Drew Holcomb & the Neighbors
Saturday, Sept. 21, Majestic Theatre (info)
Drew Holcomb makes Americana that’s downright life-affirming. His lyrics are like pep talks for the listener, all warm platitudes and great advice. It makes sense that Holcomb’s band is called The Neighbors. In many ways, he’s like a musical neighbor; someone you can turn to whenever you need a little help. His 2019 album, Dragons, includes songs co-written by Lori McKenna, The Highwomen’s Natalie Hemby and The Lone Bellow’s Zach Williams.
Sunday, Sept. 22, High Noon Saloon (info)
Black Mountain is like a musical blacklight poster. They cater in gloriously geeky imagery, like a Dungeons and Dragons campaign set to muscular riffs and cosmic aesthetics. Fans of Led Zeppelin’s Tolkienist hard rock and Mastodon’s resin-soaked jams will find a lot to like about Black Mountain. And their videos, like this year’s retro-futurist “Licensed to Drive,” are delightfully weird experiences that wear their geekiness on their sleeve. Support will come from Dommengang — who our own Brandon Clementi says “embody the spirit of motorcycle-riding, pool-shooting psych rock” — and Pittsburgh spaceman Majeure.
Sunday, Sept. 22, The Winnebago (info)
Tennessee native Chastity Brown has been described as a “rocking, rolling encyclopedia of roots music.” A banjo-playing soul singer, Brown’s music shifts from the back porch to the church, oftentimes in the same song. At once restless and relaxed, Brown is one of the most inventive performers in Americana. She last released Silhouette of Sirens in 2017 on Red House Records.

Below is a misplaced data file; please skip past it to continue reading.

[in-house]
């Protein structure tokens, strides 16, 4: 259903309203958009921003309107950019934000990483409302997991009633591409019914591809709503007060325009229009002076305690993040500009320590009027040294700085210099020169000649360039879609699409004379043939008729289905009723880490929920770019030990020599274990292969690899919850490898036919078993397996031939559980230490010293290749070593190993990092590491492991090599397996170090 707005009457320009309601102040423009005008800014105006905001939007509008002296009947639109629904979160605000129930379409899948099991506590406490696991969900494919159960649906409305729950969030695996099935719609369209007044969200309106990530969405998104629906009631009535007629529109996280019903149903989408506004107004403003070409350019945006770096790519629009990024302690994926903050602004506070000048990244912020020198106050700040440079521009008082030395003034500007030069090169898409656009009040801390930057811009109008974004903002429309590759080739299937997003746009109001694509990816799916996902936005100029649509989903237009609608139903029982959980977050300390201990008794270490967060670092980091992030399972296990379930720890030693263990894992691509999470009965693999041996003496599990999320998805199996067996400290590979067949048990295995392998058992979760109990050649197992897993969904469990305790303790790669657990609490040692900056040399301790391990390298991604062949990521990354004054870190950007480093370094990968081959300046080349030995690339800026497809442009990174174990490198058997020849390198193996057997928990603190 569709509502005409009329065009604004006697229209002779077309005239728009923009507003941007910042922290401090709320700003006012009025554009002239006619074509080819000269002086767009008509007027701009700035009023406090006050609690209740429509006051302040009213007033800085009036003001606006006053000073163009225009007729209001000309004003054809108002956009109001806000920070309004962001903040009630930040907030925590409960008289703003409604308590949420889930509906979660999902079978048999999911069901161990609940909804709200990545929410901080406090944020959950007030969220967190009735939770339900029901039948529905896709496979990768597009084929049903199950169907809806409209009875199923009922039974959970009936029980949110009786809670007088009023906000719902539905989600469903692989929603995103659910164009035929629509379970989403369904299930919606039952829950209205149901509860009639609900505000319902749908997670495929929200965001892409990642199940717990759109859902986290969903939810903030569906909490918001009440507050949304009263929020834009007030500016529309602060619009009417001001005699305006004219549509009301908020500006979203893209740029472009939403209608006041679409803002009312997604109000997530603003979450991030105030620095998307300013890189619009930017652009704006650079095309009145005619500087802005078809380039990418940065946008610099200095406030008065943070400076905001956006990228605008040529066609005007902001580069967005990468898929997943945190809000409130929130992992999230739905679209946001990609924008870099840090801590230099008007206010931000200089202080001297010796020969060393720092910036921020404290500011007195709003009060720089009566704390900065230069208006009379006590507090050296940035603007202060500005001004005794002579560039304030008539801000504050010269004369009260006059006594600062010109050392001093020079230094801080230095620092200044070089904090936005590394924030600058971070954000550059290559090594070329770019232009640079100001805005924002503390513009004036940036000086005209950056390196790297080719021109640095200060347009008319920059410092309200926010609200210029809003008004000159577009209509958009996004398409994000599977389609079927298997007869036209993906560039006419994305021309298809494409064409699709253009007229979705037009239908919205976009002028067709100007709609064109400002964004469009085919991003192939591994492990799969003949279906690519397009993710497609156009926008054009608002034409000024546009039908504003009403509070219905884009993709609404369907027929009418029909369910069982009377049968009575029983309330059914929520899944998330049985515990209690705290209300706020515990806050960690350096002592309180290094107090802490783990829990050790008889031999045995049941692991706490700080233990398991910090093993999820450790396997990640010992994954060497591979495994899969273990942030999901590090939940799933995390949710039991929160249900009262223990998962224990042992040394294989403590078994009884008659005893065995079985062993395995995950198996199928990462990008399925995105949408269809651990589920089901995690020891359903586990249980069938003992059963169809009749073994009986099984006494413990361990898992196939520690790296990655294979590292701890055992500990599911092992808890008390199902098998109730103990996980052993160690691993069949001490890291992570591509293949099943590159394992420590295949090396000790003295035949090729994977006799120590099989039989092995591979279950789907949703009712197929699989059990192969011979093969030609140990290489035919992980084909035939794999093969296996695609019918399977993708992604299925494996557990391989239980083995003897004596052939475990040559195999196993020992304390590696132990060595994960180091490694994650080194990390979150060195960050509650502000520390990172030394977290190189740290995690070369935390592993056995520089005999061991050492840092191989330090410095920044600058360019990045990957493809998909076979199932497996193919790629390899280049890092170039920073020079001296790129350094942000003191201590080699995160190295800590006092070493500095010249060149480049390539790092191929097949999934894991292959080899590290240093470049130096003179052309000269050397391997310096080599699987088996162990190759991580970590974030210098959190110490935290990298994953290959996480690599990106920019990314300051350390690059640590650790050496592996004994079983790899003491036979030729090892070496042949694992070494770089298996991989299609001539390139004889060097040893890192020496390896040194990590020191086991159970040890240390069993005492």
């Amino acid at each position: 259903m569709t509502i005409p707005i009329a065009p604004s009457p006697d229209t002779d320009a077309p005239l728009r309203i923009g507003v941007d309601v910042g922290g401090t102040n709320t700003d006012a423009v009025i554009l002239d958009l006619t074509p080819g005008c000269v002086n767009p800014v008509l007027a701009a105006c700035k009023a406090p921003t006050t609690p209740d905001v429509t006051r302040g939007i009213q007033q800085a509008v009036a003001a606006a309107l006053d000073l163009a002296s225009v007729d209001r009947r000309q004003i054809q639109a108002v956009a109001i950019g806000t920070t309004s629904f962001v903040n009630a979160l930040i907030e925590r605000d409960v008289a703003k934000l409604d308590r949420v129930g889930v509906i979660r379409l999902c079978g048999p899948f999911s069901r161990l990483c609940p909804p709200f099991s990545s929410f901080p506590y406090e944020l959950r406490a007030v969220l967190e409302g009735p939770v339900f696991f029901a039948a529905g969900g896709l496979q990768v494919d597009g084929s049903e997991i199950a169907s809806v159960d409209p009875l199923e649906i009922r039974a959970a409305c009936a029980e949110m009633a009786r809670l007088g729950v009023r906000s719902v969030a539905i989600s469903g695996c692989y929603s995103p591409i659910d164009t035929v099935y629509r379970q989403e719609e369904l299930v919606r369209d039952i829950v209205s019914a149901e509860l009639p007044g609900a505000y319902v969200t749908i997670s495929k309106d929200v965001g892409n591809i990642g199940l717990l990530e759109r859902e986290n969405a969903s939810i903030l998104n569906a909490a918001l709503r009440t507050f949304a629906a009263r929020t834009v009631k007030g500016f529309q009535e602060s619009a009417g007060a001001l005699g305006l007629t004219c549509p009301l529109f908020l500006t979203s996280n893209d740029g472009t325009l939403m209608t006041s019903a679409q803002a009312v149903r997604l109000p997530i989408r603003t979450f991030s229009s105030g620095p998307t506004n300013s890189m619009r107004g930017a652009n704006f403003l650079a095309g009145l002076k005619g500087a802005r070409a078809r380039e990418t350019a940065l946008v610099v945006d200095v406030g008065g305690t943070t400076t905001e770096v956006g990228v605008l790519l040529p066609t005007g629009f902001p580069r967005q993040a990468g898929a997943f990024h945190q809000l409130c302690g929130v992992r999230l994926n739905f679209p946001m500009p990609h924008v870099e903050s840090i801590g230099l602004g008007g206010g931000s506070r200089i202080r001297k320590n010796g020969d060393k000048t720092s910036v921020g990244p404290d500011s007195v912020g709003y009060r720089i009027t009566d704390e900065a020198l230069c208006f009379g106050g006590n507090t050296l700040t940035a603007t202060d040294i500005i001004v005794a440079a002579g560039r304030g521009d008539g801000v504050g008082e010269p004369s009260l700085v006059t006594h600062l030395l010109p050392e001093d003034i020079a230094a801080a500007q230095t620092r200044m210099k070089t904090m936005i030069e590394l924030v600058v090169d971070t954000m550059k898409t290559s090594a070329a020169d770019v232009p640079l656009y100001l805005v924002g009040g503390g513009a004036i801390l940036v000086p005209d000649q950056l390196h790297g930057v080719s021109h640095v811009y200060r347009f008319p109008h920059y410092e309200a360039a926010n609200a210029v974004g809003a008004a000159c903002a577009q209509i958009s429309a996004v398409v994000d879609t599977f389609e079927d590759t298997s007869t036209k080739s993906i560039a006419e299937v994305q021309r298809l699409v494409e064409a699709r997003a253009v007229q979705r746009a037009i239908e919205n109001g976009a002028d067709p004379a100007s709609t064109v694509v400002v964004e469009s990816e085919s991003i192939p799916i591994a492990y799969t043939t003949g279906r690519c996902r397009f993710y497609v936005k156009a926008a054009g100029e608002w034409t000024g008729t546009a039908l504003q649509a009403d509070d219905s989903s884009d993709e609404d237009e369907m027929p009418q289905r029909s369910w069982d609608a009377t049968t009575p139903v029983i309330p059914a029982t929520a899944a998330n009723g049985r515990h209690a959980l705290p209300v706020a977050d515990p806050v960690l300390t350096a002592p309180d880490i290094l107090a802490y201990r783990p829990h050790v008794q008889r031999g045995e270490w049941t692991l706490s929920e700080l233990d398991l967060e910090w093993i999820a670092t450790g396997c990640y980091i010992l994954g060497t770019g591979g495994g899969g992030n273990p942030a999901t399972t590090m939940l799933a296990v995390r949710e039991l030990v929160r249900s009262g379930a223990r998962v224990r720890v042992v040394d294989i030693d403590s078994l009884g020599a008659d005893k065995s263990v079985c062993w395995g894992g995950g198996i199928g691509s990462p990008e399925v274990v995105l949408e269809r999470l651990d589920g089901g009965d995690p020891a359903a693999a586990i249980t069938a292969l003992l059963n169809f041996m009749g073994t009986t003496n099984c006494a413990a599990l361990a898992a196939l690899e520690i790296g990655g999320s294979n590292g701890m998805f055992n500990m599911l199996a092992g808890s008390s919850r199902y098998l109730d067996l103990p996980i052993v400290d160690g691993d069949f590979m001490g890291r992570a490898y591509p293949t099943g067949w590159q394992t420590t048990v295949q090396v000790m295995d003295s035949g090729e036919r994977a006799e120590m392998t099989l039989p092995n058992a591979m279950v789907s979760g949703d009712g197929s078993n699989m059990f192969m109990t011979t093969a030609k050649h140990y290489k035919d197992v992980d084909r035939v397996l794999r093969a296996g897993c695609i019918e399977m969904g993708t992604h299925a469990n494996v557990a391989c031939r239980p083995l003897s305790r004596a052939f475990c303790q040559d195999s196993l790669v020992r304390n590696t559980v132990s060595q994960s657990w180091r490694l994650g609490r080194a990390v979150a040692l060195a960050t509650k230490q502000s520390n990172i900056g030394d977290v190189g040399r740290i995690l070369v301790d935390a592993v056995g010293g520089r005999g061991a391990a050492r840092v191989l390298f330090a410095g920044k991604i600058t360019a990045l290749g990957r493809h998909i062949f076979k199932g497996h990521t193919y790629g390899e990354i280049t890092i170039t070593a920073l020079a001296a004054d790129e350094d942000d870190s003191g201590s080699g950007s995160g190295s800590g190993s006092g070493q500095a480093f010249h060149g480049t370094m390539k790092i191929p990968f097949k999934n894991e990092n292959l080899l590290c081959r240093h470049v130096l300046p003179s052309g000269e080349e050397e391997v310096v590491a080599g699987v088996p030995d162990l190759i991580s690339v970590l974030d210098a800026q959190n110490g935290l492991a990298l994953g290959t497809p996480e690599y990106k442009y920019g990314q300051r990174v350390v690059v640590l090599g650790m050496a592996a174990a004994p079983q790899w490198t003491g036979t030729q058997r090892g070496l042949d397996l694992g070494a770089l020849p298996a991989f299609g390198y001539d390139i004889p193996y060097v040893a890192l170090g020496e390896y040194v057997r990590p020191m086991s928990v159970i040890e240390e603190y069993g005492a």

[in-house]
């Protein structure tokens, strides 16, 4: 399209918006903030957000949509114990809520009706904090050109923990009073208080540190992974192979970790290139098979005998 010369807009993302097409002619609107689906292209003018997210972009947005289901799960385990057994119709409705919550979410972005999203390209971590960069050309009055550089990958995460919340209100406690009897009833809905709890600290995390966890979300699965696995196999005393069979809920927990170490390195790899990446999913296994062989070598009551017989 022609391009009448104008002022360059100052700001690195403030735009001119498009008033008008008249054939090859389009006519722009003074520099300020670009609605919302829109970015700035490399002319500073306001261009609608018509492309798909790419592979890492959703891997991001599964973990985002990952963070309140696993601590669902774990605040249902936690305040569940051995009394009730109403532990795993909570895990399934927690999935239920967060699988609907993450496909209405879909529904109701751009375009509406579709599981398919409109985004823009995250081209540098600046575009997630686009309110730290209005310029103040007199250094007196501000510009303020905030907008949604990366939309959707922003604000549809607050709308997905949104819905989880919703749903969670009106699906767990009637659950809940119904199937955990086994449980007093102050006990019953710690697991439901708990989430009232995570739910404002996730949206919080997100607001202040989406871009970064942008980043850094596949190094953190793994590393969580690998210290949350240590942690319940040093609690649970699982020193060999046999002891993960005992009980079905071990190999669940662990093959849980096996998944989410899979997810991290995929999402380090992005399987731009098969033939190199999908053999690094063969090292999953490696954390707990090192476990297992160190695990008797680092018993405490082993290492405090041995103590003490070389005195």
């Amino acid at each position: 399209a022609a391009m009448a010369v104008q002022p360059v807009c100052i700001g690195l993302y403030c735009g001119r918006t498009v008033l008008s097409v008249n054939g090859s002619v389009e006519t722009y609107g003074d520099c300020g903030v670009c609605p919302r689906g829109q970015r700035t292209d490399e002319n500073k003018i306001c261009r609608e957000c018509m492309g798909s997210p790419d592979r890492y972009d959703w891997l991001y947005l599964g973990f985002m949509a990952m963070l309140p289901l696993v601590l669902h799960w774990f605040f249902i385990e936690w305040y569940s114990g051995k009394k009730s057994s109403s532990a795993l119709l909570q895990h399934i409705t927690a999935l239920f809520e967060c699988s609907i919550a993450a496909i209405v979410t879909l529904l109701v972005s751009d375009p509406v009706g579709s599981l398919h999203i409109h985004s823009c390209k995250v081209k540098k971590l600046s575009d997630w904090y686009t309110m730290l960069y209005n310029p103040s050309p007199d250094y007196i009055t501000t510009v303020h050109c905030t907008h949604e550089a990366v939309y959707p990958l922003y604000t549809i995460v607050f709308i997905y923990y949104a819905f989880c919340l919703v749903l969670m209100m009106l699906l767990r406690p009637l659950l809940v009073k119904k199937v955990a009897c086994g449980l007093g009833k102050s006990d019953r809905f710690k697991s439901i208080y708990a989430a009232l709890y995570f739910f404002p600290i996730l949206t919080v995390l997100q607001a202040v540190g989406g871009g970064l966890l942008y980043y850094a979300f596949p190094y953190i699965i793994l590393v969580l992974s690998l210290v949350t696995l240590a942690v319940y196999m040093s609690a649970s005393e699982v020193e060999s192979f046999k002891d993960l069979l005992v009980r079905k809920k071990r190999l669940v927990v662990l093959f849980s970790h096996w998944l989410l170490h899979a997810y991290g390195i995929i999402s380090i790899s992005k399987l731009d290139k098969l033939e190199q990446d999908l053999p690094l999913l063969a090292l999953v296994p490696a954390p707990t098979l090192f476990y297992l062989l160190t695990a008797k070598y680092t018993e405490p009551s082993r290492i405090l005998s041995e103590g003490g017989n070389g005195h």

Sunday, Sept. 22, Mickey’s Tavern (info)
This one’s for you if you like punk caked in grime — like, actual grime, not the British rap subgenre. Madison’s Dumb Vision play fast and loud, but still retain a plainspoken hookiness that recalls kindred spirits like Guided by Voices. Joining them from Auckland, New Zealand is Warm Leather, a band that combines beachy riffing with unhinged chaos and Iggy Pop screams. And from Green Bay comes Garbage Man, a smoked-out hardcore punk unit.
Captured! By Robots
Sunday, Sept. 22, Crucible (info)
I would like to preface everything I write about this band by saying that is all, 100% true. Captured! By Robots is a California-based grindcore trio comprised of two robots and their human slave. That slave is Jay Vance, a former member of third wave ska band Skankin’ Pickle. Vance here is “JBot,” the creator of his own captors and architect of one of the most aggressively strange bands in recent memory. And speaking of robot-related names, Madison stoner rock legends Droids Attack will provide support.